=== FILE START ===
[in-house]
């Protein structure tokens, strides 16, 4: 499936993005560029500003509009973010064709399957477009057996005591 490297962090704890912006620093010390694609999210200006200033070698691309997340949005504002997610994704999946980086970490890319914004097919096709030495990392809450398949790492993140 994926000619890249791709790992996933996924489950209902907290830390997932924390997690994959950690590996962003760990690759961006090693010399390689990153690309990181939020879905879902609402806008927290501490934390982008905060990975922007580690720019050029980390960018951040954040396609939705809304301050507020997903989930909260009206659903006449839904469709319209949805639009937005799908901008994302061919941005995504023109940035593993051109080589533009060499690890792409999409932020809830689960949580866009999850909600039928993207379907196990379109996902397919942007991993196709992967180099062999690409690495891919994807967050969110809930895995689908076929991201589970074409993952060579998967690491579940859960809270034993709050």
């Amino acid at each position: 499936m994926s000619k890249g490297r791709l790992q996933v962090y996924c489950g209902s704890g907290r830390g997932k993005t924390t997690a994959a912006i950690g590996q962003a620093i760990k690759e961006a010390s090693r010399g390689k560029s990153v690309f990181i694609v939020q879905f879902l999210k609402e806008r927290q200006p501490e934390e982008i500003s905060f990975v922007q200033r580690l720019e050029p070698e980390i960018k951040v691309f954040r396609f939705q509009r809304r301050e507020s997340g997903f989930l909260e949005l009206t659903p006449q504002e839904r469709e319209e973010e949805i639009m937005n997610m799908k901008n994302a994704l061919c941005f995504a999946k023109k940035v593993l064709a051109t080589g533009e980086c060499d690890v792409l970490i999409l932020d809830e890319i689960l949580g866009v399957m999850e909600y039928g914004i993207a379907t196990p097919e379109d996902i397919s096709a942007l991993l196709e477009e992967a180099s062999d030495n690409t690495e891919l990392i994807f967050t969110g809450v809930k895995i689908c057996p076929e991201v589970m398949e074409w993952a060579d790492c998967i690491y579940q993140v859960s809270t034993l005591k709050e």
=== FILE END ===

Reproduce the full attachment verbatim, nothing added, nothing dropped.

[in-house]
């Protein structure tokens, strides 16, 4: 499936993005560029500003509009973010064709399957477009057996005591 490297962090704890912006620093010390694609999210200006200033070698691309997340949005504002997610994704999946980086970490890319914004097919096709030495990392809450398949790492993140 994926000619890249791709790992996933996924489950209902907290830390997932924390997690994959950690590996962003760990690759961006090693010399390689990153690309990181939020879905879902609402806008927290501490934390982008905060990975922007580690720019050029980390960018951040954040396609939705809304301050507020997903989930909260009206659903006449839904469709319209949805639009937005799908901008994302061919941005995504023109940035593993051109080589533009060499690890792409999409932020809830689960949580866009999850909600039928993207379907196990379109996902397919942007991993196709992967180099062999690409690495891919994807967050969110809930895995689908076929991201589970074409993952060579998967690491579940859960809270034993709050």
């Amino acid at each position: 499936m994926s000619k890249g490297r791709l790992q996933v962090y996924c489950g209902s704890g907290r830390g997932k993005t924390t997690a994959a912006i950690g590996q962003a620093i760990k690759e961006a010390s090693r010399g390689k560029s990153v690309f990181i694609v939020q879905f879902l999210k609402e806008r927290q200006p501490e934390e982008i500003s905060f990975v922007q200033r580690l720019e050029p070698e980390i960018k951040v691309f954040r396609f939705q509009r809304r301050e507020s997340g997903f989930l909260e949005l009206t659903p006449q504002e839904r469709e319209e973010e949805i639009m937005n997610m799908k901008n994302a994704l061919c941005f995504a999946k023109k940035v593993l064709a051109t080589g533009e980086c060499d690890v792409l970490i999409l932020d809830e890319i689960l949580g866009v399957m999850e909600y039928g914004i993207a379907t196990p097919e379109d996902i397919s096709a942007l991993l196709e477009e992967a180099s062999d030495n690409t690495e891919l990392i994807f967050t969110g809450v809930k895995i689908c057996p076929e991201v589970m398949e074409w993952a060579d790492c998967i690491y579940q993140v859960s809270t034993l005591k709050e």